FISHER: Senate Stimulus Alternative Can Include Health Care Price Transparency

REUTERS/Mike Blake

Cynthia Fisher Contributor
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On Friday, the House of Representatives passed Speaker Pelosi’s “Phase 4” stimulus legislation on partisan lines. The bill includes another $100 billion for hospitals and healthcare providers, on top of the whopping $175 billion hospitals already received in previous stimulus legislation.
As the Senate works on its bipartisan alternative, it has the opportunity to prioritize the needs not only of hospitals but also health care consumers – patients, employers and taxpayers – by making future hospital funding conditional on price transparency reforms to provide oversight for our taxpayer dollars.
Requiring hospitals and insurers to post their real cash prices and secret negotiated rates before care is supported by nine out of ten Americans, according to recent polling. The measure is in-line with Pelosi’s demand that stimulus funds come with “transparency and accountability” protections. 
Price transparency is needed now to protect patients afraid to visit the hospital for fear of financial ruin. According to a recent Gallup poll, one-in-seven patients with coronavirus symptoms would not seek treatment fearing the unknown financial consequences. Their apprehension is unsurprising when you consider that egregious medical bills are blindsiding patients throughout the country. Serious coronavirus cases cost around $30,000 on average. And the pandemic hasn’t stopped aggressive medical debt collections from patients who can’t afford to pay. 
Inflated medical bills are, therefore, not only a financial but also a public health emergency. Clear prices before care can protect patients’ health and wealth. 
Disclosing real prices can protect taxpayers by holding hospitals accountable for how they use their vast stimulus funds. It can encourage hospitals to be good stewards of public money, reducing the waste and administrative bloat that make up one-quarter of healthcare costs – about $1 trillion per year. Annual health care savings on this level would amount to a tremendous fiscal stimulus, returning those dollars into the wages and wallets of Americans.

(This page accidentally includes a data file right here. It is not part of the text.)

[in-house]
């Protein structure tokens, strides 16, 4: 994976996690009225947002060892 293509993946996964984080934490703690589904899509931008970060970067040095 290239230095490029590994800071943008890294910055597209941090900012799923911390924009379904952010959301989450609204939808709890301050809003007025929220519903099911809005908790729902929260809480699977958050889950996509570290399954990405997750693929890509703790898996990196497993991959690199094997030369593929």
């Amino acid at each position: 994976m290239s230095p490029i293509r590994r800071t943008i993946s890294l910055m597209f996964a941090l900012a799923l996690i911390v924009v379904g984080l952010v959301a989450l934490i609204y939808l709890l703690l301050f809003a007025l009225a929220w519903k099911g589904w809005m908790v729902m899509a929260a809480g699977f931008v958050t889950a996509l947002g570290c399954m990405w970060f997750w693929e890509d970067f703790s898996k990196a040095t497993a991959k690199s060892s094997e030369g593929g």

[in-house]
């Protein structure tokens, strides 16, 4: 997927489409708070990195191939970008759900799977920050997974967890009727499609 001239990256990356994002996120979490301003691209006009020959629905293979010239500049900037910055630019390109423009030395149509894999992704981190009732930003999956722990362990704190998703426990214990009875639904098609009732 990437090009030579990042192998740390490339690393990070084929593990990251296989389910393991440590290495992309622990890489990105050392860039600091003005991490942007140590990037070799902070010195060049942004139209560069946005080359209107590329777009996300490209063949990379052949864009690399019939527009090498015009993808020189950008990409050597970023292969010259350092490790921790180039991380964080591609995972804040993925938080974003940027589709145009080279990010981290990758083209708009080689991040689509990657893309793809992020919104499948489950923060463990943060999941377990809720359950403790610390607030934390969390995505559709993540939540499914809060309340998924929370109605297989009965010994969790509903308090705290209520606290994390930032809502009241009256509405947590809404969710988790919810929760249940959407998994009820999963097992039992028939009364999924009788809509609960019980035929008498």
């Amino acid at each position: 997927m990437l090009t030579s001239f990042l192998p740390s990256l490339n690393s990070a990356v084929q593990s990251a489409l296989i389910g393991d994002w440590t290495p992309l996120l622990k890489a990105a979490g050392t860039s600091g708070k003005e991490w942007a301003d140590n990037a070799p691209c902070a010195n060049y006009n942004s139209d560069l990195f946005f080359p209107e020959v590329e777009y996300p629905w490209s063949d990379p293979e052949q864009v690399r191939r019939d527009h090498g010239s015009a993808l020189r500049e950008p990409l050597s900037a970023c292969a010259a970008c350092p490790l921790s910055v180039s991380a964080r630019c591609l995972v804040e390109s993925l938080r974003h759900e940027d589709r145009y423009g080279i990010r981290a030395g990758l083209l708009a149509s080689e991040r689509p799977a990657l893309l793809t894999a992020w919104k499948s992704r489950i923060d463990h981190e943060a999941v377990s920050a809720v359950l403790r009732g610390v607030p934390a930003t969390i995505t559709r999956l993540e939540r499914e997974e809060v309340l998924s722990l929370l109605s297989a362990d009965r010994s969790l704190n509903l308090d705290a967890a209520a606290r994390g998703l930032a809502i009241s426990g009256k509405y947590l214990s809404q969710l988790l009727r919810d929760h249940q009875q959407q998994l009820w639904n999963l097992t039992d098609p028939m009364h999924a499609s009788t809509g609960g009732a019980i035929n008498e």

The ability to see prices before care will eliminate surprise medical bills, price gouging and medical billing fraud. Such protection is especially relevant when hospitals are looking to make up for lost revenue from delayed lucrative elective procedures.
Price transparency is needed to reflect new economic realities. The U.S. unemployment rate is now 14.7 percent. Small businesses across the country are boarded up and bankrupt. All levels of government are facing massive deficits. Posted prices will allow these economically vulnerable health care consumers to reduce their cost burdens by allowing them to shop for the best quality of care at the lowest possible price. 
Price information empowers patients, who have no recourse under the status quo where they don’t know what they’ll pay until bills show up weeks and months after treatments. Economic and anecdotal evidence demonstrate that price transparency creates a functional, competitive marketplace that can reduce health care expenses by 30 to 50 percent. 
This reform will also spur innovations throughout our health care delivery system. Today, consumers use their smartphones to research houses, cars, loans, travel, groceries and countless other products and services. But there is no easy way for a patient to compare prices for an MRI or other medical service or procedure. With transparent pricing, entrepreneurs will flock to this multi-trillion-dollar sector to introduce innovative tools that help people research, purchase, and receive healthcare services.
The American health care system has long been unsustainable. It consumes 18 percent of GDP, puts 16 percent of the population into debt collections and makes one-third of people delay needed care. The stimulus legislation offers lawmakers a vehicle in which to make a much-needed fix. By including price transparency, the Senate can ensure that healthcare consumers – not just hospitals – come out ahead. 
Cynthia A. Fisher is a life sciences entrepreneur, the founder and chairman of PatientRightsAdvocate.org, and the founder and former CEO of ViaCord, Inc.